Sometimes it seems that no American writers escaped the bottle.


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Wed Jan 20, 2010 5:12 pm
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Post Re: Do you have to be "unbalanced" to be a writer?
Yes... so perhaps the world is too much with writers and they write because they can't handle the truth so to speak... but then there are lots of "fluff" writers so it can't be ALL of them.

Thanks for your inisight



Wed Jan 20, 2010 5:29 pm
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Post Re: Do you have to be "unbalanced" to be a writer?
The thing I don't get about Hemmingway - yes, he's a great craftsman - is that I don't feel he ever worked through his pain, and therefore never showed us a way to come to terms with the pain of human existence. IMHO, he didn't have a unique way of seeing the world and all the craziness in it.

What I want from a writer is to be enlightened, to be encouraged that life is worth living.

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Thu Jan 21, 2010 1:47 pm
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Post Re: Do you have to be "unbalanced" to be a writer?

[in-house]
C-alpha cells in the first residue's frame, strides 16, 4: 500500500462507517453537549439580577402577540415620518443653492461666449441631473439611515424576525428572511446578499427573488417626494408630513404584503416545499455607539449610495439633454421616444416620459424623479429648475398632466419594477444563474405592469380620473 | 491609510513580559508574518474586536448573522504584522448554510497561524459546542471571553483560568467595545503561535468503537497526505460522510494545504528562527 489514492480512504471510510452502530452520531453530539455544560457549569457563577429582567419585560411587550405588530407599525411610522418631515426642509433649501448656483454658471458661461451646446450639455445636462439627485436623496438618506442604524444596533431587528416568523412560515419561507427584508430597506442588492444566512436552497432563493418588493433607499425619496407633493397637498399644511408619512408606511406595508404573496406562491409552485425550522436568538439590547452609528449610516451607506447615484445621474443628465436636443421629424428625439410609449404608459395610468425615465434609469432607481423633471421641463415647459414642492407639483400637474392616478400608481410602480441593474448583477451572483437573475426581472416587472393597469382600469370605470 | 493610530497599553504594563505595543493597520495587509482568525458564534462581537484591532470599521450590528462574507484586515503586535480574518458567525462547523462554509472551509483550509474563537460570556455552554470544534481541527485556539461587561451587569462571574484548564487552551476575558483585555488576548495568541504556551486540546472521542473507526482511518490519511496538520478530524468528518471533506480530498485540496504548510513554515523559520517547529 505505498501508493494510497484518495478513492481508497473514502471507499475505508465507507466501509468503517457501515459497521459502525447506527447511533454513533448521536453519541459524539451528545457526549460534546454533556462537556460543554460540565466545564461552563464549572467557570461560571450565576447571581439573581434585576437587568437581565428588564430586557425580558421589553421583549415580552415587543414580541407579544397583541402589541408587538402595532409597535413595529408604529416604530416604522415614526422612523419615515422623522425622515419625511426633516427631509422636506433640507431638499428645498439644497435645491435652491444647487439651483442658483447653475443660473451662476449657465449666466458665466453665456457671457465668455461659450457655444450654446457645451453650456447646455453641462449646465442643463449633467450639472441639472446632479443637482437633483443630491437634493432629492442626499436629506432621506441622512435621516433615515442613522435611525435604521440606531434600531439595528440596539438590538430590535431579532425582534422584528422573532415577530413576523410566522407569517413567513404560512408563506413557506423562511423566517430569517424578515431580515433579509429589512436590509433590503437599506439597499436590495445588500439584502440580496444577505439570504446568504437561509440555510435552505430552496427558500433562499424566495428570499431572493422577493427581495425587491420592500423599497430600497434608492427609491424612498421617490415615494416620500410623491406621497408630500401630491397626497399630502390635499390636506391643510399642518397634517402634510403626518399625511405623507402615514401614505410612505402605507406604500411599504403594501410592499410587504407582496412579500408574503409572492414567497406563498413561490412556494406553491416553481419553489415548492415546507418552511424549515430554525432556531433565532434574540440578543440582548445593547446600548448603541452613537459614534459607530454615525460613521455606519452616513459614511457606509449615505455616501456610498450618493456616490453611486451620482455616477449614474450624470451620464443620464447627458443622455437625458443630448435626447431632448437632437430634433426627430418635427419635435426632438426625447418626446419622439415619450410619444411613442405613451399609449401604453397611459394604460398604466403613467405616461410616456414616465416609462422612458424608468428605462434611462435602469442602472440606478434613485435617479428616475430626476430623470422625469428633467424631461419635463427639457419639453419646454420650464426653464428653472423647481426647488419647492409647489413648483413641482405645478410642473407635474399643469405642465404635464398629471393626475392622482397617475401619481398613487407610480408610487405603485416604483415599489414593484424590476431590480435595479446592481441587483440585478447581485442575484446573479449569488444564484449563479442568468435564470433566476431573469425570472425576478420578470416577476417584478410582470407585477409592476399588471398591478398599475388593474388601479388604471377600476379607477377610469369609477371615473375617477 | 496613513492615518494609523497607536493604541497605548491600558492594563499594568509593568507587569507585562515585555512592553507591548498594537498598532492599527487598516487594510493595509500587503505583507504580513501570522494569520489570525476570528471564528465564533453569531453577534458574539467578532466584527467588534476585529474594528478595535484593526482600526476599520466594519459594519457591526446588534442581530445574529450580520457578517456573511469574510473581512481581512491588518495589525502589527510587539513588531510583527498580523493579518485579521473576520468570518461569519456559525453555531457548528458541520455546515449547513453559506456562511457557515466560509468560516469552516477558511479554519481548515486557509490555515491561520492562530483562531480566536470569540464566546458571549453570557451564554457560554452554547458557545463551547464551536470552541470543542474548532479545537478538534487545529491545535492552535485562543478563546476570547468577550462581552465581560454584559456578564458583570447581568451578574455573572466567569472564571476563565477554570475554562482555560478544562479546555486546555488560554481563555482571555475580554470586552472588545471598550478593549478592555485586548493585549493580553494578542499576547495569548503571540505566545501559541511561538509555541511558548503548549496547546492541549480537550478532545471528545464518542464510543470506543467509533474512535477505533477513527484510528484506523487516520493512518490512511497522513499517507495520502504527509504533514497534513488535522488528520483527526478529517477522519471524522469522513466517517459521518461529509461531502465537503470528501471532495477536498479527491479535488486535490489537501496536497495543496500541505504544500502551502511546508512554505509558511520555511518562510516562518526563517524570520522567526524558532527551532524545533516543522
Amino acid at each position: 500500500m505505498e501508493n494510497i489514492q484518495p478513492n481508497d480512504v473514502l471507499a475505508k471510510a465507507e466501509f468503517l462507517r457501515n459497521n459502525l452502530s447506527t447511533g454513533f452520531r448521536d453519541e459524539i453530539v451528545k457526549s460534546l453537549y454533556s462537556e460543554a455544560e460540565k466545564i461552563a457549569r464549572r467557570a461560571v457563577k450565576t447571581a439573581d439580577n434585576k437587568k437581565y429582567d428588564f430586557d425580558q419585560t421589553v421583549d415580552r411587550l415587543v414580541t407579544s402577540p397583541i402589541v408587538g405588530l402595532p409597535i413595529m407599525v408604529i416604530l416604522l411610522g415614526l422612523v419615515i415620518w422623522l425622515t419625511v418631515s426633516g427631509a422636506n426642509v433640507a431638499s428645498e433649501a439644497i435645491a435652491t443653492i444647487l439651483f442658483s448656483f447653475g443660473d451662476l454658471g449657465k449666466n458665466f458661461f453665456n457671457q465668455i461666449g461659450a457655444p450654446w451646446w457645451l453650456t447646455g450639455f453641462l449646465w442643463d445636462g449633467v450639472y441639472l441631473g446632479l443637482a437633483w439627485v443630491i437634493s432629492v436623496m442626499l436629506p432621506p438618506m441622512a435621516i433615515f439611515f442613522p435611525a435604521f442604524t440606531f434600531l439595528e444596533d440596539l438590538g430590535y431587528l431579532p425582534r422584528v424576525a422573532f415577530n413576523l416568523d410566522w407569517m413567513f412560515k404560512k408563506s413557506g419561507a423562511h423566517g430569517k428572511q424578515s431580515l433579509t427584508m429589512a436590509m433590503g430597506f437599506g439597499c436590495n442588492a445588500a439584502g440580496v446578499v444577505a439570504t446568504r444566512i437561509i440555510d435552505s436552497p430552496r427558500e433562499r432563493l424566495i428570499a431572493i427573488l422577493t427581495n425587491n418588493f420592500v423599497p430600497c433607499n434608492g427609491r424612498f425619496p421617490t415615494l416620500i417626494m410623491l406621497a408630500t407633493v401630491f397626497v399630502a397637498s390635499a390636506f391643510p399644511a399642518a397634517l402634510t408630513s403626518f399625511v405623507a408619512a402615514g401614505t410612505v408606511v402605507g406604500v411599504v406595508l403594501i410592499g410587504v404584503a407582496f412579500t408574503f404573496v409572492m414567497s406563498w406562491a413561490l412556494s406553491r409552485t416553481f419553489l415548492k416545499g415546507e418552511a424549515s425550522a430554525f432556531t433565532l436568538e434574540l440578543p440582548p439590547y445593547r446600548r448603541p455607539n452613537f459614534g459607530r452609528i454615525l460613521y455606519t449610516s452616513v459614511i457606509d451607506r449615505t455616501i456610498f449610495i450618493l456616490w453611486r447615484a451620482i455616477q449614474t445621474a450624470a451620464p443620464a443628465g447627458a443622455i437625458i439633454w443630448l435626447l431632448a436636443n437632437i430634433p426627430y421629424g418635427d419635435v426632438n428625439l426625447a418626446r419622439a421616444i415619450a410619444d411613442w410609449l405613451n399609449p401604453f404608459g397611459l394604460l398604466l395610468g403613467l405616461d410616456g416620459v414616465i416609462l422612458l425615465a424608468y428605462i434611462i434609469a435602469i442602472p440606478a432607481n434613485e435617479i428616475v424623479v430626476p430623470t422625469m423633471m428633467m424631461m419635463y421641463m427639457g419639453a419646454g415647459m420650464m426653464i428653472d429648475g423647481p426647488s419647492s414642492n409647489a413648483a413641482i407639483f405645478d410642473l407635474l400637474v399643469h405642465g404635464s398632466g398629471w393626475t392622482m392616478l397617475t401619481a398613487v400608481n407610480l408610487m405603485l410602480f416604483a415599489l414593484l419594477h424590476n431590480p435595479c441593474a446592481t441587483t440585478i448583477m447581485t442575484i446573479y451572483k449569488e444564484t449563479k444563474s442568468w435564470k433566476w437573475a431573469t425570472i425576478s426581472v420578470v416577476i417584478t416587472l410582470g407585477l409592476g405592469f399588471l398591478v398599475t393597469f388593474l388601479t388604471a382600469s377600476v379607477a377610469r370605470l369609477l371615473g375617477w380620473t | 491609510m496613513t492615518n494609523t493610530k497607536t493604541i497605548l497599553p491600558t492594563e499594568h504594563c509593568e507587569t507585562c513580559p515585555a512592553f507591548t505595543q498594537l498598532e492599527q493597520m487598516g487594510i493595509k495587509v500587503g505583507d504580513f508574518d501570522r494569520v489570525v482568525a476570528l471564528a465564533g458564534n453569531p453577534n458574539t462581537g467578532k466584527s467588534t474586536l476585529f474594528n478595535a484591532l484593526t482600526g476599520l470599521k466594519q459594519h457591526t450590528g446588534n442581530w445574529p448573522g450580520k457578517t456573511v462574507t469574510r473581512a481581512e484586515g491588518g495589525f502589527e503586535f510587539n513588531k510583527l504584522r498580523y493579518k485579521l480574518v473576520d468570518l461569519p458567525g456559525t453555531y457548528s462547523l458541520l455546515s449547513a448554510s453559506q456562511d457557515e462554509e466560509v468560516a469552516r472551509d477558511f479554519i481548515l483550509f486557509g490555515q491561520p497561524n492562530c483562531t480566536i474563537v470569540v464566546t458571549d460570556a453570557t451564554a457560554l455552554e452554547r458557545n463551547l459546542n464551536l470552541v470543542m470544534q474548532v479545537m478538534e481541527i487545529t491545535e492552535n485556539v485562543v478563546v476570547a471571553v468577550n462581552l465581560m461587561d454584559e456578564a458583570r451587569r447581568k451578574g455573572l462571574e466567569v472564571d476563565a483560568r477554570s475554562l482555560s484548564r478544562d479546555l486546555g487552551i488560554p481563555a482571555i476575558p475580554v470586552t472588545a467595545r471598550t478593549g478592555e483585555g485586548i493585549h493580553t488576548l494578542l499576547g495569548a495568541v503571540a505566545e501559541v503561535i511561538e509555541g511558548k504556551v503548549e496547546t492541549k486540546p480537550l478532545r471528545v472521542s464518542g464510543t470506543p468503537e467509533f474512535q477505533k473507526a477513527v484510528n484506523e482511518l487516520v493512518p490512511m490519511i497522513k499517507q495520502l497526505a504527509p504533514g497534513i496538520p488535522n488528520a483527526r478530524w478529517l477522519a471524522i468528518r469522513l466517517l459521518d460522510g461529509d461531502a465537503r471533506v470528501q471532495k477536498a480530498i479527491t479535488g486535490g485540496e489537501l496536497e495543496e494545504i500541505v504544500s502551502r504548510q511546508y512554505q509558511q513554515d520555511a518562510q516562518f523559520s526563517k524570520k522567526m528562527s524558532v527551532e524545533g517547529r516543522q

So what you are saying is that a good writer is not only unbalanced but idealistic...morose yet still yearning for things to work out in the end. I admire those unbalanced writers who can uncover the ugly truth in life... like Gaiman... or even George RR Martin.... like they are seeing things through a lens of truth instead of idealism. We have a tendancy in western society to focus on the climactic tale of triumph, but we seldom live these kinds of lives. Is ignorance bliss? Escape fiction sells...



Thu Jan 21, 2010 6:41 pm
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Post Re: Do you have to be "unbalanced" to be a writer?
I think Hemmingway was self-medicating. He was off-balanced like a lot of great writers. I see Vonnegut mentioned and he suffered terribly.
Virginia Woolf, F.Scott Fitzgerald, Viv Eliot, and if my brain were working better I'd be remembering more. They all had mood swings. Louisa May Alcott said she went into a "vortex" where she wrote for two weeks at a time without sleep and drinking only tea.
There was a psyc study done on writers and bipolar. There is a higher incidence of bipolar among writers then in the general population.
So, guess it would be my advice to write when the highs strike. Would be interested to see what you write.



Thu Jan 28, 2010 12:29 pm
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Post Re: Do you have to be "unbalanced" to be a writer?